I read with interest a post on Sports Marketing 2.0 by Tim McGarry. In it, Tim discussed the hits and misses of social media in Super Bowl XLV and made some suggestions for how it can be improved in the future. (Speaking of the future, I for one can hardly wait for next February when Indianapolis plays host. But I digress…)
I thought Tim made some good points (which I agree with) and I encourage you to spend a few minutes reading it. But it also got me thinking about one thing in particular. Tim writes that content, clarity, and integration are all key elements of successful social media campaigns; but these are primary considerations for any marketing campaign, regardless of the medium (or whether social media is involved at all.) He went on to criticize Mercedes Benz in particular because he felt they missed an opportunity to incorporate Twitter into their campaign. Tim writes:

“The final takeaway message is the need for clarity in a social media marketing campaign.  Many brands tried to launch innovative social media campaigns, yet only a few did so successfuly.

Mercedes, for example, did not effectively clarify its ‘Tweet Race’ campaign.  Those with knowledge of the Race were expecting to see the promotion incorporated into the Super Bowl commercial, but were instead left with a vague car commercial featuring P Diddy.  Mercedes had a creative concept and the campaign generated substantial conversation on Twitter, but I thought Mercedes missed an opportunity to incorporate this in their Super Bowl spot.”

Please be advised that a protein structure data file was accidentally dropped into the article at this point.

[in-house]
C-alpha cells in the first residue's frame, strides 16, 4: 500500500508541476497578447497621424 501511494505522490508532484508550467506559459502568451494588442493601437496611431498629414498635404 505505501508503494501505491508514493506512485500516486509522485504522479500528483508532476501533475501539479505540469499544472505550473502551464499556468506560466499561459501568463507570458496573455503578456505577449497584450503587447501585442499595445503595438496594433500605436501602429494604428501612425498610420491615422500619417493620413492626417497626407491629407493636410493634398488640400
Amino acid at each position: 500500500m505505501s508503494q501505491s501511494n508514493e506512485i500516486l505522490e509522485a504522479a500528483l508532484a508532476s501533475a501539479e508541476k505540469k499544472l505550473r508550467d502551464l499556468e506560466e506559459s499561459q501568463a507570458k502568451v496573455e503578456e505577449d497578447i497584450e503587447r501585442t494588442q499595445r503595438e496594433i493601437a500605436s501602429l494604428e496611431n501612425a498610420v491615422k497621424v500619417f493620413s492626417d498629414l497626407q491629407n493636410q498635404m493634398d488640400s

When I consider his point (that Mercedes missed the boat by not incorporating their Twitter efforts in their spot), my brain immediately jumped to the notion that not all people are like me (or Tim or– in fact– each other.) I only mention this because it’s so easy to get pulled into the trap of thinking “this idea is good because it resonates with me” or “that idea is bad because I would never do that…”

It’s difficult work, to be sure, but extraordinarily important to be able to separate ourselves and our own perceptions from the creative and try to let results dictate our actions (from a marketing perspective.) Regarding Mercedes, I wonder if someone just did the math and decided it didn’t make sense: 110 million people watching the Super Bowl vs. 175 million registered Twitter users vs. ?? active Twitter users. The real question is that last number. Various reports show that some 40% of registered users have never sent a tweet (many others are spam accounts tweeting constantly), 25% have no followers… There was even a statistic floating around that estimated 80% of all Twitter users have sent out less than ten tweets and only a very small percentage are responsible for the vast majority of activity (according to RJ Metrics and others.)
So while there is undoubtedly some subset of the market that may have been tweaked by Mercedes omission of their Twitter campaign during the Super Bowl, it’s probable that they determined these were two different market segments that needed to be treated differently. The content, after all, needs to match the audience as well.
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